One of the more intriguing healthcare ASX small caps is Somnomed (ASX: SOM).

It targets sleep apnoea – when one’s throat is blocked while sleeping – through mouthguard-like devices. Yes, snoring is a symptom of this but sleep apnoea is a condition in its own right.

Somnomed shares were nearly $4 back in January 2017 but they have dropped nearly $15 million in the last two years.

Yet late last year, shares surged when its chairman apologised to shareholders for the losses. Much of these losses were incurred in the US and Somnomed is primarily focused in Europe.

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This morning, investment manager Fidelity became substantial holders with a 5.23% stake. According to the substantial holder notice filed this morning, it had spent $2.3 million in Somnomed shares since mid-March – capped off with a $417,000 buy last Monday.

However Somnomed has five larger shareholders than Fidelity, including TDM Asset Management, Hamish Corlett, Australian Ethical Investment and Dottie Investments and Smart Equity EIS. According to Bloomberg, these entities hold over 60 per cent between them.

The move came only a week after one of its digital products received FDA 510k clearance – essentially meaning the FDA agrees the products are safe and effective.

Additionally Somnomed’s most recent quarter was better for the company thanks to revenue growth. Yet, it is likely the company will still record a full year loss after losing $5.6 million in the previous half year.

Shares were unchanged this morning at $1.80.


In other ASX corporate news today

Shareholders were likely wondering if the glass would be empty or full for Kiwi glass manufacturer Metro Performance Glass (ASX: MPP). To put it simply, it’s full in New Zealand but not in Australia.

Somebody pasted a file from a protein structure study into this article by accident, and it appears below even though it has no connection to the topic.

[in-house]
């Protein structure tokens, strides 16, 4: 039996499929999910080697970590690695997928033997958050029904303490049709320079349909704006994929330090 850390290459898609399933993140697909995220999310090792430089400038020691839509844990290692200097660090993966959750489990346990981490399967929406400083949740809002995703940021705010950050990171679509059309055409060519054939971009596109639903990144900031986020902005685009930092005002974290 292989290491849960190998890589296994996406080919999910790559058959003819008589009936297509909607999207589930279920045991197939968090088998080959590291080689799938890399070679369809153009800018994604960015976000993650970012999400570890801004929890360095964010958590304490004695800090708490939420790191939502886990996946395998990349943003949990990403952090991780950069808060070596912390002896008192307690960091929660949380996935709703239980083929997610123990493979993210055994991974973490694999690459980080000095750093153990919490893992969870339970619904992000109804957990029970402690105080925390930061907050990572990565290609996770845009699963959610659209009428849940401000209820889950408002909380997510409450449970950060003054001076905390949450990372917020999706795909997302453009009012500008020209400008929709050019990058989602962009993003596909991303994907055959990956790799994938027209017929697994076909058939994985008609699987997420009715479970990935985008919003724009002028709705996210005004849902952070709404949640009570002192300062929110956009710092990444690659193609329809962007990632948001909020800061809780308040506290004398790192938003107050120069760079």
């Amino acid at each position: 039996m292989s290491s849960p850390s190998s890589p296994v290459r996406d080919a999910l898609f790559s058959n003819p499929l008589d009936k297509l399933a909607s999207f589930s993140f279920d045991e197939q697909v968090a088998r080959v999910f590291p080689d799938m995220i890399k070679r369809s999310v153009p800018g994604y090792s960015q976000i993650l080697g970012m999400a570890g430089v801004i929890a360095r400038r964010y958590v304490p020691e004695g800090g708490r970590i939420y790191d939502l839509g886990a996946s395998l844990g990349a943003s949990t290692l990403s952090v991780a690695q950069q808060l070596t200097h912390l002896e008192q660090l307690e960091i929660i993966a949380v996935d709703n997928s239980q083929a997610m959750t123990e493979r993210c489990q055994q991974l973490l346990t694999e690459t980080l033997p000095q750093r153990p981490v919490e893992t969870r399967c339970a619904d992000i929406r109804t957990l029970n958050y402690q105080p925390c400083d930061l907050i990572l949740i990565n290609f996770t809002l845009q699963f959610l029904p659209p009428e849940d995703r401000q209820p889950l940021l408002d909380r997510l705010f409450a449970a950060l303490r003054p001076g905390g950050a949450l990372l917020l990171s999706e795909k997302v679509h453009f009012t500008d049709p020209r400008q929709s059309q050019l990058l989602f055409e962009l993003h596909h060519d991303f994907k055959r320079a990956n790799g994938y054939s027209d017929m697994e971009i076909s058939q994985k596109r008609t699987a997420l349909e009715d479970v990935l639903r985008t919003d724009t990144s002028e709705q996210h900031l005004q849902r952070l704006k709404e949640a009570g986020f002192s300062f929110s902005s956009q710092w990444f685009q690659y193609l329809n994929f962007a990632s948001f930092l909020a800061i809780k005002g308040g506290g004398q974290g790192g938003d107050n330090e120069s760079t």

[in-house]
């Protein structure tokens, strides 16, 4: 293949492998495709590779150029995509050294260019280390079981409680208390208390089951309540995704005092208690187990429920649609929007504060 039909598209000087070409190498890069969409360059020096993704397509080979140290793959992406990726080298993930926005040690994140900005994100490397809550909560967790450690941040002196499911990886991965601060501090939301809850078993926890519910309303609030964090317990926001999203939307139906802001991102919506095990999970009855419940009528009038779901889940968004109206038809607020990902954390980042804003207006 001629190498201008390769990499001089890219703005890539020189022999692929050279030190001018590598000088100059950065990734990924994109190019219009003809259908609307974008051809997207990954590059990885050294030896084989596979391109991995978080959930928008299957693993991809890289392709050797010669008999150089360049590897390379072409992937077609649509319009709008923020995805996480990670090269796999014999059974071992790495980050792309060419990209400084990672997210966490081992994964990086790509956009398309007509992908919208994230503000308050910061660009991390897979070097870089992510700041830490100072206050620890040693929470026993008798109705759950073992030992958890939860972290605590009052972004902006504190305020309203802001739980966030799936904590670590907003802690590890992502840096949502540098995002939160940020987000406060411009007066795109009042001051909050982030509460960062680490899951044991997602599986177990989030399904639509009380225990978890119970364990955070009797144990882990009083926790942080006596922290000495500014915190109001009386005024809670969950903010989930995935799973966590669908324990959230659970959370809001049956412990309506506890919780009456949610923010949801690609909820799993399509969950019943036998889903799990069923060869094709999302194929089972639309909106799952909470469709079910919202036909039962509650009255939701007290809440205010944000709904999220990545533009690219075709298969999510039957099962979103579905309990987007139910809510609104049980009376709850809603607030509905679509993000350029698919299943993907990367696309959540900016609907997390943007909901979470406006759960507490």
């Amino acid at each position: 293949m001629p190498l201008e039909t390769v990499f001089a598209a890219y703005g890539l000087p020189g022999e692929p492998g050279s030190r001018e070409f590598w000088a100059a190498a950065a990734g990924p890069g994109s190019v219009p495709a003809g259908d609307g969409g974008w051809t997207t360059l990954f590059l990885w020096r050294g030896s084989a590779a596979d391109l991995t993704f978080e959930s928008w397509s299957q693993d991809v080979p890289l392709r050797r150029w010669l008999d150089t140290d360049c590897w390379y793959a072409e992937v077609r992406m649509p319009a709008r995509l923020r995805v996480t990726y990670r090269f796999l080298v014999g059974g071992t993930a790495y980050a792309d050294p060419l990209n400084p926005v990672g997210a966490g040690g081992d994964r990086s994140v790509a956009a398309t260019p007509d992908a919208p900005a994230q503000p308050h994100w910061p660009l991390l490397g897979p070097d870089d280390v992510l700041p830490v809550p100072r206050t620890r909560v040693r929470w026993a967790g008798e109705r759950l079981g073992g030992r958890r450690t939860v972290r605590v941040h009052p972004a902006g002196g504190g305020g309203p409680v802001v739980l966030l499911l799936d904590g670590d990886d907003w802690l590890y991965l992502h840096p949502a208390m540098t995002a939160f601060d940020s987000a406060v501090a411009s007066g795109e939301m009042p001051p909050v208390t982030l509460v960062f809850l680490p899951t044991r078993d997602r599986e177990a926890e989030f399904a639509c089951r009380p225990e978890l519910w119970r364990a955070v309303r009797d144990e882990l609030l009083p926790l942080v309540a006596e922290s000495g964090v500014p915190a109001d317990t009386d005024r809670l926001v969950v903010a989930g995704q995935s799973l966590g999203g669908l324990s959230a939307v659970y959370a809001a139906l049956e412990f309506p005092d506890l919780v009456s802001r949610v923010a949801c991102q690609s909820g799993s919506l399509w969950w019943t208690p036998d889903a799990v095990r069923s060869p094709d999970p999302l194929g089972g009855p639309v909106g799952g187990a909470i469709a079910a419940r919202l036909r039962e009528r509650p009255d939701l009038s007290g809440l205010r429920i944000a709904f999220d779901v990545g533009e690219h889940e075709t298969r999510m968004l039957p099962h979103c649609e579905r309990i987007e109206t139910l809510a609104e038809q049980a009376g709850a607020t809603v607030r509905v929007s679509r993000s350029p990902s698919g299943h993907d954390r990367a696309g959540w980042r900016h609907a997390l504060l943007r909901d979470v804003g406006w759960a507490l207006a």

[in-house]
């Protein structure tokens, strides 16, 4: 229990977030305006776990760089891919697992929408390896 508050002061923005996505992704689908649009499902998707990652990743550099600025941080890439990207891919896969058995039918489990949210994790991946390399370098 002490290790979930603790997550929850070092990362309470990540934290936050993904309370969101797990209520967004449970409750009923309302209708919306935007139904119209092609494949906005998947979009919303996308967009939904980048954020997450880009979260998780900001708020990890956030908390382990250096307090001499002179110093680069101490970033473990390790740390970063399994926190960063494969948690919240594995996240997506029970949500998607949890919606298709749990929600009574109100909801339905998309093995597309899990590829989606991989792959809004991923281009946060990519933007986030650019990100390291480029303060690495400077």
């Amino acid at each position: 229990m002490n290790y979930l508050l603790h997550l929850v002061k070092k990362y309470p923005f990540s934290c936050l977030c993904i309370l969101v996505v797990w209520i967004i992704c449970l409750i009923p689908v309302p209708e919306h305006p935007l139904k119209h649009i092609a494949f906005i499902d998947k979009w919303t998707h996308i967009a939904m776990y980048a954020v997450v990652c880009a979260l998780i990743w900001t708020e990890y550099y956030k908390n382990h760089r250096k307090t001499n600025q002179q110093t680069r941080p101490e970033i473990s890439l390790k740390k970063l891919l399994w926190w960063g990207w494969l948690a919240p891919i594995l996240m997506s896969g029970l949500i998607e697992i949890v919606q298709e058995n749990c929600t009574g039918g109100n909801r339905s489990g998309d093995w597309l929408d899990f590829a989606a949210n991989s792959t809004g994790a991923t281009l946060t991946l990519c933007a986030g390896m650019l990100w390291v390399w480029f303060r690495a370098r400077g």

The company released its annual report today and while it still recorded an after-tax profit of $5 million, it was well down on the $16.3 million the year before. And no, this is not just banter – Australian revenue was down 9 per cent and New Zealand was up 2 per cent. Additionally, New Zealand made up 80 per cent of group revenue.

However the lower profit can also be explained by the $11 million in debt the company had repaid last year. The company blamed operational matters but expressed commitment to turn it around – noting its most recently opened factory in Tasmania just broke even.

TasFoods (ASX: TFL) are up 9 per cent today after chairman Shane Noble’s AGM speech was released ahead the shareholder’s meeting this morning. In it he said he wanted the business “to be a $100 million revenue business within the next three years”.

Only a week ago, the company expanded it portfolio by buying Betta Milk and Noble made clear he was looking for more. While the business lost $1.4 million last calendar year, it was a significant improvement on the $6.8 million loss recorded the year before.

The waiting game continues for the shareholders of suspended oil play American Patriot Oil and Gas (ASX: AOW). The stock has been suspended since March 12 and clearly will not be trading any time soon. It raised $1.36 million early this year but a new board found inaccurate the asseaccounting treatment. As a result, it is yet to release its half-yearly accounts.

Furthermore, a vendor offering a new project terminated the agreement. This was because as the company could not find money for the project beyond the US$1 million deposit – and this was forfeited. A condition of the underwriting agreement was that this project would complete and now they want their money back.

Some investors did not even receive their shares; by mistake some shares were issued to the wrong people. The company agreed to repay $1.49 million and as of this morning had paid $1.2 million.

Software play Syntonic (ASX: SYT) copped a grilling from the ASX after not being specific enough for its liking regarding revenue from a recently acquired the assets of a Brazilian business. The company’s half-yearly report in February disclosed $2.8m in revenue.

Syntonic told the ASX that Syntonic Brazil had was responsible for $3.6m in group revenue between July 2018 and March 2019. Confused? This is because a new revenue accounting standard had been adopted since the previously provided figures.